By OBINNA EZUGWU
The story of Nigeria’s North Eastern State of Borno has, over the past decade, been that of terror and anarchy and death, one that the reported death of Abubakar Shekau, successor to Mohammed Yusuf, founding leader of Boko Haram terrorist group, will do little to change.
For over a decade, the Shekau led Boko Haram terrorist group has made life unlivable for millions in Nigeria’s Northeast region and beyond, but particularly in Borno, the headquarters of a bloody insurgency that started in 2009 after Yusuf, the original founder was killed under controversial circumstances.
Shekau, his successor, started what has become a full blown war against the Nigerian state in his bid to establish an Islamic caliphate. The group has killed more than 40,000 people and displaced over two million thus far, even as there is yet no end in sight.
Last week, Shekau was reported to have died after blowing himself up with his suicide vest, a report that sources have confirmed to our correspondent to be factual. While the death would have come as a relief to the government and the terrorised populace of Borno, the circumstances surrounding same suggest that it is not particularly good news. It has been down to ideological differences.
Fighters of the Islamic State of West Africa Province (ISWAP) who conquered the once invincible Shekau are perhaps even a more formidable force to contend with, have been pushing for acceptability among the civilian population in the North East, and therefore, a bigger threat to Nigeria’s already stretched Armed Forces.
“ISWA has become the much stronger and better organized of the two factions. It trumpets its ties to the Islamic State (IS) group and cooperates with other jihadi groups under the IS umbrella active in the Sahel. ISWA could well absorb Shekau’s jihadi fighters,” noted former United States ambassador to Nigeria, John Campbell.
“Nigeria Shekau’s faction appeared focused on Nigeria and the Lake Chad Basin while ISWA has looked further beyond its borders. If ISWA is able to establish dominance over the various jihadi factions across the Sahel, it will become more formidable than Shekau’s faction was and a greater threat to the fragile states in the neighborhood.”
Shekau’s leadership had, for nearly a decade been unchallenged. He was said to have received a letter from al-Qaeda in the Islamic Maghreb around 2011 giving him advice to end attacks on Mosques which he failed to heed. In 2012 a faction of the group broke off to form Jamaat Ansar al-Muslimin fi Bilād as-Sudn (Ansaru).
The new faction had included his military commander Abu Muhammad al-Bauchawi and religious advisor Sheikh Abu Osama al-Ansari Muhammad Awal al-Gombawi. However, his force remained largely intact, and Shekau engaged in conflict with Ansaru, killing their leader Abu Osama al-Ansari. As a result of this, and other arrests of Ansaru leaders by the Nigerian government, Ansaru did not pose a further threat to Shekau’s leadership of the jihadi movement in Nigeria, and the group became defunct by 2015.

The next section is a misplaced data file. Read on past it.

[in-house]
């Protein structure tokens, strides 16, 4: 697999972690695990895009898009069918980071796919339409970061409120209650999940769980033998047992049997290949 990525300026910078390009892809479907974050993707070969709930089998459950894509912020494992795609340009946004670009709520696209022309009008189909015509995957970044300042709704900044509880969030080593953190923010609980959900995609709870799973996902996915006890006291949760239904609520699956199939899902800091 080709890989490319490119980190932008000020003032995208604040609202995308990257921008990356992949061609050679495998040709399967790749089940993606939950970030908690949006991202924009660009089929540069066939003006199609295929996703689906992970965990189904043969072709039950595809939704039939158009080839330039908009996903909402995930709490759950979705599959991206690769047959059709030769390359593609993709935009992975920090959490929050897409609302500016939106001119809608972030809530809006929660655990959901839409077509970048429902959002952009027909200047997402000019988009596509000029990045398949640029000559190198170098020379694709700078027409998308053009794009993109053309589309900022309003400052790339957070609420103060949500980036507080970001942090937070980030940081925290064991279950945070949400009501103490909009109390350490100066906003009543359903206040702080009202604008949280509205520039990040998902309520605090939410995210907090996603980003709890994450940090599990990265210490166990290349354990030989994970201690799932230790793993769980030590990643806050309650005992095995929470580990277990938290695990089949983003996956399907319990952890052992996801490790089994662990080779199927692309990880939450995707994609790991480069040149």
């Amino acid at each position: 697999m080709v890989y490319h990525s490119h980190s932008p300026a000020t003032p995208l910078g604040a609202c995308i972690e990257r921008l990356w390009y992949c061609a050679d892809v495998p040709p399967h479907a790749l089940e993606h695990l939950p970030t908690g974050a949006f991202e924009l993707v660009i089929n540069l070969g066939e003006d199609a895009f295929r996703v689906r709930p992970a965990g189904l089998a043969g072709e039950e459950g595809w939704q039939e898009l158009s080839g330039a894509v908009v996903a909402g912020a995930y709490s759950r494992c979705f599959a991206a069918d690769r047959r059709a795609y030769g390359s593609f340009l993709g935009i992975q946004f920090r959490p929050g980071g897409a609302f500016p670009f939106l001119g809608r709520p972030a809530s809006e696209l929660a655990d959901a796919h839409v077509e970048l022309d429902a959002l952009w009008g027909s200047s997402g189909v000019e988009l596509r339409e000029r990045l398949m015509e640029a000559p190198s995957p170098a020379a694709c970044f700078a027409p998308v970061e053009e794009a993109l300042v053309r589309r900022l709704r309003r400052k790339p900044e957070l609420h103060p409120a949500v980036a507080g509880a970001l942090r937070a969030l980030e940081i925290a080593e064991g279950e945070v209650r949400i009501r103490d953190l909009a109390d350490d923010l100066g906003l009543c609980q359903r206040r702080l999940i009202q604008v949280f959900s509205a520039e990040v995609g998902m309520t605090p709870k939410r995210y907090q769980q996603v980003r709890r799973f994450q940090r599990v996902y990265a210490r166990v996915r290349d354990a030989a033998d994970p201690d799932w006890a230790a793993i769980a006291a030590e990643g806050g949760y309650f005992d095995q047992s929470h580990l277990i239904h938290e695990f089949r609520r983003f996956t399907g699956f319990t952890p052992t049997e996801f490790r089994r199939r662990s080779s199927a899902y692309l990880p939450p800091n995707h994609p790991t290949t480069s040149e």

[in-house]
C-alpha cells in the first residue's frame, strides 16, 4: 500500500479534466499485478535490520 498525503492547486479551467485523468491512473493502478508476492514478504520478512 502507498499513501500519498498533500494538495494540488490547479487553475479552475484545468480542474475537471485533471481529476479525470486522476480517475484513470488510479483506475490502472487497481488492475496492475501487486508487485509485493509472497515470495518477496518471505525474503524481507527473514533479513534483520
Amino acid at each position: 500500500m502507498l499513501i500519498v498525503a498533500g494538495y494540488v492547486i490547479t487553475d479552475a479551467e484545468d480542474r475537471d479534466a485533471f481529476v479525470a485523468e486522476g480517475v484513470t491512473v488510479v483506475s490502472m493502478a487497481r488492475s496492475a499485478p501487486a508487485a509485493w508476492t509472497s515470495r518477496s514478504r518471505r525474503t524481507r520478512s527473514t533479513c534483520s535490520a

With the emergence of the Islamic State of Iraq and the Levant (ISIS), he was pressured by his commanders and soldiers to pledge his allegiance to IS leader Abu Bakr al-Baghdadi, which he eventually did in 2015. Following the allegiance, response came back with the Caliph making him Wali (Governor of the province).
In a report from the Brussels-based International Crisis Group, Shekau swore allegiance to al-Baghdadi on March 7, 2015, effectively making his group an affiliate of the Islamic State and causing it to be rebranded to ISWAP.
The group added in the report that following Shekau’s pledge, ISIS began sending support to Nigeria in the form of ideological and operational guidance, and also some material assistance.
Regardless, Shekau’s continued brutal attacks on religious interests, including mosques, and using underage girls as suicide bombers ensured that opposition against him remained.
In August 2016, ISIL appointed Abu Musab al-Barnawi (Habib Yusuf), 27-year-old son of original Boko Haram founder, Yusuf, as the leader of the group in place of Shekau. But Shekau refused to recognise Barnawi’s authority and split off part of the group under its original name of Jamaat Ahlus Sunnah li Dawah wal Jihad, while Barnawi led the Islamic State’s West African province, which at the time was said to have had about 3,500 fighters, while Shekau led his group, he only had 1,500.
The major point of departure between Shekau and ISWAP, as he narrated in a recording before his reported death, was his insistence that people living under control of the Nigerian state cannot be Muslims – a ‘kafir’ – and thus deserved death as much as Nigerian soldiers.